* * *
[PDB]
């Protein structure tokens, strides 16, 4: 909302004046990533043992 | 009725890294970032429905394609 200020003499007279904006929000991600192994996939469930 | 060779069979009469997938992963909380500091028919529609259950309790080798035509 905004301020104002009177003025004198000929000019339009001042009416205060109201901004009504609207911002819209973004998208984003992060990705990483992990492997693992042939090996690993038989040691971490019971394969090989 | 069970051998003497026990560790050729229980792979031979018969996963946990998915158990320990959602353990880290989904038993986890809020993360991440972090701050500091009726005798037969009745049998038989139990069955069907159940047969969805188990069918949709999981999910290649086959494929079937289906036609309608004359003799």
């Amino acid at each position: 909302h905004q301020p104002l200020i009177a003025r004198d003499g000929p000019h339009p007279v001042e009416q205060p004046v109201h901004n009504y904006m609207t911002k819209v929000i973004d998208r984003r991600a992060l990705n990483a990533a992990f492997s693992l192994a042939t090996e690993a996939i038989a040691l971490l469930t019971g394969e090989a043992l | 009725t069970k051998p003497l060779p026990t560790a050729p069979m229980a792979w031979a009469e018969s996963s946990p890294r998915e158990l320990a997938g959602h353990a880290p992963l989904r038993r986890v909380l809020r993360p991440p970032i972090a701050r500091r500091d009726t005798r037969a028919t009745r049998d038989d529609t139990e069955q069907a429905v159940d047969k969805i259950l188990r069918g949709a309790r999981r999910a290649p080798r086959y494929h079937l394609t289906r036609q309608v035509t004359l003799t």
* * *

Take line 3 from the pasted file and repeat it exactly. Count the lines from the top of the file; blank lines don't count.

């Amino acid at each position: 909302h905004q301020p104002l200020i009177a003025r004198d003499g000929p000019h339009p007279v001042e009416q205060p004046v109201h901004n009504y904006m609207t911002k819209v929000i973004d998208r984003r991600a992060l990705n990483a990533a992990f492997s693992l192994a042939t090996e690993a996939i038989a040691l971490l469930t019971g394969e090989a043992l | 009725t069970k051998p003497l060779p026990t560790a050729p069979m229980a792979w031979a009469e018969s996963s946990p890294r998915e158990l320990a997938g959602h353990a880290p992963l989904r038993r986890v909380l809020r993360p991440p970032i972090a701050r500091r500091d009726t005798r037969a028919t009745r049998d038989d529609t139990e069955q069907a429905v159940d047969k969805i259950l188990r069918g949709a309790r999981r999910a290649p080798r086959y494929h079937l394609t289906r036609q309608v035509t004359l003799t």